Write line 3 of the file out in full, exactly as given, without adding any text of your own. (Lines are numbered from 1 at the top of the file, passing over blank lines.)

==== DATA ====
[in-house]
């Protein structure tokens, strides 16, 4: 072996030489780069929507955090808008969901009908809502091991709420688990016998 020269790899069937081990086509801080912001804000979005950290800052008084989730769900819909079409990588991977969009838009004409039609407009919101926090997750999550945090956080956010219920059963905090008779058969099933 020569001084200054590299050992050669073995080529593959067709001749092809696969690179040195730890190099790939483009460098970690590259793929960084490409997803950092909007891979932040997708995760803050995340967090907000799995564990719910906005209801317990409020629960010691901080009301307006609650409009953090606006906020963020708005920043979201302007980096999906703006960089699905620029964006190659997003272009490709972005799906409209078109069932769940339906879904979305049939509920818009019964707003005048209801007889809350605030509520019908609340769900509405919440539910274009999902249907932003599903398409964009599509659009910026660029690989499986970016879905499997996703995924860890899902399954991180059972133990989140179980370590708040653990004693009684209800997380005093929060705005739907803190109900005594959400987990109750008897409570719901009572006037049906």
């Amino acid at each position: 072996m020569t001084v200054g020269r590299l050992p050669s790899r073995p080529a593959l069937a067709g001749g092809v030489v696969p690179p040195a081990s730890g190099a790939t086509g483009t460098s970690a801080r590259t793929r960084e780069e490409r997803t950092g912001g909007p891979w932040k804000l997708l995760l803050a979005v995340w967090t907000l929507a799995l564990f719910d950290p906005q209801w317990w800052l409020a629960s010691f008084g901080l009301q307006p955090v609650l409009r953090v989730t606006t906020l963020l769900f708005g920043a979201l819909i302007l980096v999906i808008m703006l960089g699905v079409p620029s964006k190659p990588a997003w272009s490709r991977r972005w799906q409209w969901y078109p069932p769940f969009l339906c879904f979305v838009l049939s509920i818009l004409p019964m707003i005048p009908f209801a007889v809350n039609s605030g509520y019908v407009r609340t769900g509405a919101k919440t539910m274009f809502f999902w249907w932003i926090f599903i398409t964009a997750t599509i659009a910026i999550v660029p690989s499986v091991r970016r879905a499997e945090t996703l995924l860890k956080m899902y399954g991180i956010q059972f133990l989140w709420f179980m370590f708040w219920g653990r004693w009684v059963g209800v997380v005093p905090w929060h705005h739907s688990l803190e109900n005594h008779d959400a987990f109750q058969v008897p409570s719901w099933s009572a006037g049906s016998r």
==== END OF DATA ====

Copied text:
């Amino acid at each position: 072996m020569t001084v200054g020269r590299l050992p050669s790899r073995p080529a593959l069937a067709g001749g092809v030489v696969p690179p040195a081990s730890g190099a790939t086509g483009t460098s970690a801080r590259t793929r960084e780069e490409r997803t950092g912001g909007p891979w932040k804000l997708l995760l803050a979005v995340w967090t907000l929507a799995l564990f719910d950290p906005q209801w317990w800052l409020a629960s010691f008084g901080l009301q307006p955090v609650l409009r953090v989730t606006t906020l963020l769900f708005g920043a979201l819909i302007l980096v999906i808008m703006l960089g699905v079409p620029s964006k190659p990588a997003w272009s490709r991977r972005w799906q409209w969901y078109p069932p769940f969009l339906c879904f979305v838009l049939s509920i818009l004409p019964m707003i005048p009908f209801a007889v809350n039609s605030g509520y019908v407009r609340t769900g509405a919101k919440t539910m274009f809502f999902w249907w932003i926090f599903i398409t964009a997750t599509i659009a910026i999550v660029p690989s499986v091991r970016r879905a499997e945090t996703l995924l860890k956080m899902y399954g991180i956010q059972f133990l989140w709420f179980m370590f708040w219920g653990r004693w009684v059963g209800v997380v005093p905090w929060h705005h739907s688990l803190e109900n005594h008779d959400a987990f109750q058969v008897p409570s719901w099933s009572a006037g049906s016998r």